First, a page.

"On November 3. 1914. England de
clared the North Sea a war area, and
by planting poorly anchored mines and
by the stoppage and capture of vessels
made passage extremely dangerous and
difficult for neutral shipping, so (by?)
that actually blockading neutral coasts
and ports contrary to all international
law. Long before the beginning of
submarine war England practically
completely Intercepted legitimate neu
tral navigation to Germany also. Thus
Germany was driven to a submarine
war on trade.
Food Blorkade Reviewed.
"On November 14. 1914, the English
Premier declared in the House of
Commons that it was one of England's
principal tasks to prevent food for the
German population from reaching
Germany via neutral ports. Since
March 1 England has been taking
from neutral ships without further for.
mallty all merchandise proceeding to
Germany, as well as all merchandise
coming from Germany, even when
neutral property. Just as it was also
with the Boers, the German people is
now to be given the choice of perish
ing from starvation with Its women
and children or of relinquishing Its
"While our enemies thus loudly and
openly proclaimed war without mercy
until our utter destruction, we were con
ducting war in self-defense for our
natural existence and for the sake of
peace of an assured permanency. We
have been obliged to adopt a sub
marine warfare to meet the declared
intentions of our enemies and the
method of warfare adopted by them
in contravention of International law.
With all its efforts In principle to
protect neutral life and property from
damage as much as possible, the Ger
man government recognized unreserv
edly In Its memorandum of February
4. that the Interests of neutrals might
suffer from the submarine warfare.
Duty la to Wave German Subjects.
However, the American Government
will also understand and appreciate
that In the fight for existence which
has been forced upon Germany by Its
adversaries and announced by them, it
Is the sacred duty of the Imperial gov
ernment to do all within its power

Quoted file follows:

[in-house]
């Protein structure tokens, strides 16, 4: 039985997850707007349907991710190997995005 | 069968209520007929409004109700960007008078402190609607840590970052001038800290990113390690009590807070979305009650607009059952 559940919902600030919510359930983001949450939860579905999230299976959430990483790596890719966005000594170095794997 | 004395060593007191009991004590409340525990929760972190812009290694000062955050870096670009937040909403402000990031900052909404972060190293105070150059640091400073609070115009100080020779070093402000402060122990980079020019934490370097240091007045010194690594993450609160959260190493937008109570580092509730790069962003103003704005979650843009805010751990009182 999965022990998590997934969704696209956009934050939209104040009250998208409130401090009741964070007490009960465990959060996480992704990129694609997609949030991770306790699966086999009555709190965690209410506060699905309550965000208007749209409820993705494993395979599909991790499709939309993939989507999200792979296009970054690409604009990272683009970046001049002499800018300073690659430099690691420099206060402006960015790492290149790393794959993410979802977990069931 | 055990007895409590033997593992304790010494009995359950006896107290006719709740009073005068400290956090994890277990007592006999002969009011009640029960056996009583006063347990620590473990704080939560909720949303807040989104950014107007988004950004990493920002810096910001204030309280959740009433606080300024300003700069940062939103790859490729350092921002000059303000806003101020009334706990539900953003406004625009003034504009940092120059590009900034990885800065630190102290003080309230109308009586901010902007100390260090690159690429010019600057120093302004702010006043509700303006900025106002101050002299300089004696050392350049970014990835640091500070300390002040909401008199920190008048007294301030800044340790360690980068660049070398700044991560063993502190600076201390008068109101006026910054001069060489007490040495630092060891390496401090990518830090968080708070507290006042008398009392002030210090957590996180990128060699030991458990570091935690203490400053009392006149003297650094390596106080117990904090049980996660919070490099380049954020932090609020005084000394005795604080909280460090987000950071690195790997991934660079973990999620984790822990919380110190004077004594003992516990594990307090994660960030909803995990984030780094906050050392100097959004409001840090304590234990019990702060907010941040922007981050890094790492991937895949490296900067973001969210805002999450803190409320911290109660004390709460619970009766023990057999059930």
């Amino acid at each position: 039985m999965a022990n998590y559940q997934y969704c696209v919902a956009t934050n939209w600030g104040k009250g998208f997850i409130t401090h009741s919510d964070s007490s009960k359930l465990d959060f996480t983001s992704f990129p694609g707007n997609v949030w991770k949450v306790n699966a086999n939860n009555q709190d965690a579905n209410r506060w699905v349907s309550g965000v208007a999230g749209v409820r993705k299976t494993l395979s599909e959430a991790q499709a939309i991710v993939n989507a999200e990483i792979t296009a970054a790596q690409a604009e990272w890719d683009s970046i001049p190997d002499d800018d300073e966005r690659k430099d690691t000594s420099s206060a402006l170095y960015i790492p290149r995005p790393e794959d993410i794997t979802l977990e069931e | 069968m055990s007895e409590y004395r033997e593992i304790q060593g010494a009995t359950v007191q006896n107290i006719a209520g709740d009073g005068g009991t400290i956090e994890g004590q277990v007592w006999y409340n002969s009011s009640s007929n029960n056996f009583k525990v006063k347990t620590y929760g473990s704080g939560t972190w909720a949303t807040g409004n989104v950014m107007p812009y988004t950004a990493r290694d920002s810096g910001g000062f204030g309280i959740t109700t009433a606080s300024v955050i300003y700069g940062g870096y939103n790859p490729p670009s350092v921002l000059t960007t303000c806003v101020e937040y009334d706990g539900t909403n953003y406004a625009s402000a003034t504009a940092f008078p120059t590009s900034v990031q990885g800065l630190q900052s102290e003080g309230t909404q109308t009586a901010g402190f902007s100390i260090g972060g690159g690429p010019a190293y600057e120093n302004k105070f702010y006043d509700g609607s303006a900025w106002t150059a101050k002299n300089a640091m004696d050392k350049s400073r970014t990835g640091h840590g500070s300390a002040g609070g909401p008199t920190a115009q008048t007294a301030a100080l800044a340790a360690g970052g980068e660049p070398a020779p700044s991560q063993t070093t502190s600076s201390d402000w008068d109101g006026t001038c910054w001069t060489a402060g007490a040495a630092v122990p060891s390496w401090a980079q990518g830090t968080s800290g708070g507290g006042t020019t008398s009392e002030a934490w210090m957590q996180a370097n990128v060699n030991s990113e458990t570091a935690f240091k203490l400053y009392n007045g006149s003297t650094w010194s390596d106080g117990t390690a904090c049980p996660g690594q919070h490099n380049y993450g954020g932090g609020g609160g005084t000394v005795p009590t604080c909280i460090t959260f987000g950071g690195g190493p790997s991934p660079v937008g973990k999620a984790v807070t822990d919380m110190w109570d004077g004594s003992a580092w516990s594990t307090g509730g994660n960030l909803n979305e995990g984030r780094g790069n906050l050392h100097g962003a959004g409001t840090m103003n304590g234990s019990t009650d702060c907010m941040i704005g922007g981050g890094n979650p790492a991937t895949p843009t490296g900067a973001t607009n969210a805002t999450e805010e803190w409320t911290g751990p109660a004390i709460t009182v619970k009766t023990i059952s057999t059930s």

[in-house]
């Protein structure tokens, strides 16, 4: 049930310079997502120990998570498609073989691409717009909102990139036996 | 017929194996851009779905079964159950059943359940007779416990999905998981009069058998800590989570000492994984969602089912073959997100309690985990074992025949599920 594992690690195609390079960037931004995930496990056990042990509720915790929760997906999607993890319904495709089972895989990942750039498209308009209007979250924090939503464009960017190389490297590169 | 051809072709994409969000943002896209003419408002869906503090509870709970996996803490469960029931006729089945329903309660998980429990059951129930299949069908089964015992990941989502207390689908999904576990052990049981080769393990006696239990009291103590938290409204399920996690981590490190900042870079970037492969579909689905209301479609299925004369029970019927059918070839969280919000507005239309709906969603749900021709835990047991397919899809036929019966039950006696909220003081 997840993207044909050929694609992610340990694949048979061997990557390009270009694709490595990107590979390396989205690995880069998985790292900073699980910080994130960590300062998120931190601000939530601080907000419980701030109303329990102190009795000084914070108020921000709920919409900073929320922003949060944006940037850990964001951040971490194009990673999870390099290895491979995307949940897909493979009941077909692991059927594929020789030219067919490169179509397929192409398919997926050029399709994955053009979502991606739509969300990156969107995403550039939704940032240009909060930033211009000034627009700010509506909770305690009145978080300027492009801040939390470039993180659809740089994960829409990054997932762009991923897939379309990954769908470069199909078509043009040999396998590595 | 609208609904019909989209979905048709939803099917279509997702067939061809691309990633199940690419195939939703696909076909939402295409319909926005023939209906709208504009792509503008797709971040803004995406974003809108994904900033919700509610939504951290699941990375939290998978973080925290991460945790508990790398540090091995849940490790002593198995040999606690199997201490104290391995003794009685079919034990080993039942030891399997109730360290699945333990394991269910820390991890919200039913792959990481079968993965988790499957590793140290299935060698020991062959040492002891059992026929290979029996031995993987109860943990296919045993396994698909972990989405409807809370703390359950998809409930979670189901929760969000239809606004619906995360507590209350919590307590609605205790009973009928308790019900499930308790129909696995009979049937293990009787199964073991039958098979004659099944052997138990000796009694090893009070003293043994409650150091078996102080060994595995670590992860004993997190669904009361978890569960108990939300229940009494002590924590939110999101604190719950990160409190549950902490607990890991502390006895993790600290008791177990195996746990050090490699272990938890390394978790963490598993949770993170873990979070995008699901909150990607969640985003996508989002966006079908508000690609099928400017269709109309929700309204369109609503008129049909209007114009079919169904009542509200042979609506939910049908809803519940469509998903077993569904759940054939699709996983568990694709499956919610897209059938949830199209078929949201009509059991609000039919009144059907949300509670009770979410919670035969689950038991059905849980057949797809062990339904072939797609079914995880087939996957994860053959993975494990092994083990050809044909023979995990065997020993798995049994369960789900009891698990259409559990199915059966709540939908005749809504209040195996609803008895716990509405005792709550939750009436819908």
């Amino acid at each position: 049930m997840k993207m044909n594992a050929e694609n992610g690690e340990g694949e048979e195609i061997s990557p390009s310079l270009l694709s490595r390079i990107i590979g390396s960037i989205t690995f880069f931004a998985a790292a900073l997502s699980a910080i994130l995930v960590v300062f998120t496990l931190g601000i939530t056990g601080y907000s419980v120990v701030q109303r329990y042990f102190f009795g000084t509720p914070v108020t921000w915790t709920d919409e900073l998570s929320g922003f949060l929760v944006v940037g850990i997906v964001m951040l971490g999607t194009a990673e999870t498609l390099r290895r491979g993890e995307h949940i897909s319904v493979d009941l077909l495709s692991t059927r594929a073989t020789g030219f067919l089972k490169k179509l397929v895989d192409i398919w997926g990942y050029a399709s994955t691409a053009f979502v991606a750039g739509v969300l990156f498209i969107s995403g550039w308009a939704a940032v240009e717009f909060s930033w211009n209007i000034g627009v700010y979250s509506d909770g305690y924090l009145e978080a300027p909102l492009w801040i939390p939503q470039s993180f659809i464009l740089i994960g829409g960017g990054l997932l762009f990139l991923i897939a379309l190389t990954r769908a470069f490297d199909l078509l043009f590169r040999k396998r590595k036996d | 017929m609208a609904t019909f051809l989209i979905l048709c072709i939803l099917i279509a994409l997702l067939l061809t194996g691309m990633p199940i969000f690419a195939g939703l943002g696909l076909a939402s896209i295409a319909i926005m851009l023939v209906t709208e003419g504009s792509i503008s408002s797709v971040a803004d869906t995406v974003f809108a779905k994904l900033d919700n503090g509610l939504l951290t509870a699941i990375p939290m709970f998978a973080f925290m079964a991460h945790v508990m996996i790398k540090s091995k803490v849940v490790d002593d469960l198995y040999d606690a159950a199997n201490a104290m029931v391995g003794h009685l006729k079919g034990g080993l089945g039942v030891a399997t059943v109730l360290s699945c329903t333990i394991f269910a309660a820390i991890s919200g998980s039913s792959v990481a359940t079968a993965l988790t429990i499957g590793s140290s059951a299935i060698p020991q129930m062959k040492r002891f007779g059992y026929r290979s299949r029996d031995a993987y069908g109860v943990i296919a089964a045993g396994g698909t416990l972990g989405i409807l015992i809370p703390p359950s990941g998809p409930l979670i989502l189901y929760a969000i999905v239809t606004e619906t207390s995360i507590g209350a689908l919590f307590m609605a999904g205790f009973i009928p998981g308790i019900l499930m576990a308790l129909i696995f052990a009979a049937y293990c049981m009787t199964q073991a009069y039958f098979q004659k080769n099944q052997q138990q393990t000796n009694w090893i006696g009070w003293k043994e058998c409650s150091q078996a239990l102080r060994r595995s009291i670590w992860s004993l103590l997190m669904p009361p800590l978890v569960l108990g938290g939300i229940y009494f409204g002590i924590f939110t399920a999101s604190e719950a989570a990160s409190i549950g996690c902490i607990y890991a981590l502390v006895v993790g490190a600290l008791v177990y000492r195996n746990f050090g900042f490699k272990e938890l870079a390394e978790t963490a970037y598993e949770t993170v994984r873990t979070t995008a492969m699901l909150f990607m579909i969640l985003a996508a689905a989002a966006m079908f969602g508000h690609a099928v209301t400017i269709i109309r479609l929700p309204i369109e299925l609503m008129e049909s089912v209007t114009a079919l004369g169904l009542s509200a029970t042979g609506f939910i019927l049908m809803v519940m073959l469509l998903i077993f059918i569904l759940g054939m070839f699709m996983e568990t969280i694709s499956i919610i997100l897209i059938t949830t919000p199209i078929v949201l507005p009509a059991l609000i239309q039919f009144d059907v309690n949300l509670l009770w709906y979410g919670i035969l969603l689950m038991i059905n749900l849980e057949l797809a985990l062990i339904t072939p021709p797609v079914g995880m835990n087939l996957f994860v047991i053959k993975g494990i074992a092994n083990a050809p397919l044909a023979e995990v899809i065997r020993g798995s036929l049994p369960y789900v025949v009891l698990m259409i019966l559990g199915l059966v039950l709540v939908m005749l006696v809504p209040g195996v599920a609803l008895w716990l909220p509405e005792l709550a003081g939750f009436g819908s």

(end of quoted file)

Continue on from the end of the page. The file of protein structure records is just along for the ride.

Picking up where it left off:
to protect and save the lives of Ger
man subjects. If the imperial govern
ment were derelict in these. Its duties,
it would be guilty before God and his
tory of the violation f those prin
ciples of highest humanity which are
the foundation of every national ex
istence. Britain Blamed for I,usltatla.
"The case of the Lusltanla shows with
horrible clearness to what Jeopardis
ing of human lives the manner of con
ducting wsr employed by our adver
saries leads. In the most direct con
tradiction of international law. all dis
tinction between merchantmen and
war vessels have been obliterated by
the order to British merchantmen to
arm themselves and to ram submarines
and the promises of rewards therefor,
and neutrals who use merchantmen as
travelers, thereby, have been exposed
by an Increasing degree to all the
dangers of war.
Quick Sinking- of LnsKanla Surprises.
"If the commander of the German
submarine which destroyed the Lusi
tania had caused the crew and passen
gers to take to the boats before firing
a torpedo this would have meant the
sure destruction of his own vessel.
After the experiences In sinking much
smaller and less seaworthy vessels, it
was to be expected that a mighty ship
like the Lusltanla would remain above
water long enough even after the tor
pedoing to permit passengers to enter
the ship's boats. Circumstances of a
very peculiar kind, especially the pres
ence on board of large quantities of
highly explosive materials (word
omitted, possibly "dissipated") this ex
pectation. "In addition. It may be pointed out
that If the Lusltanla had been spared
thousands of cases of munitions would
have been sent to Germany's enemies,
and thereby thousands of German
mothers and children robbed of bread
winners. "In the spirit of friendship where
with the German nation has been im
bued toward the Union and its inhab
itants since the earliest days of its ex
istence, the imperial government will
always be ready to do all it can during
the present war. also- to prevent the
jeopardizing of lives of American cit
izens. The imperial government, there
fore, repeats the assurances that Amer
ican ships will not be hindered in the
prosecution of legitimate shipping and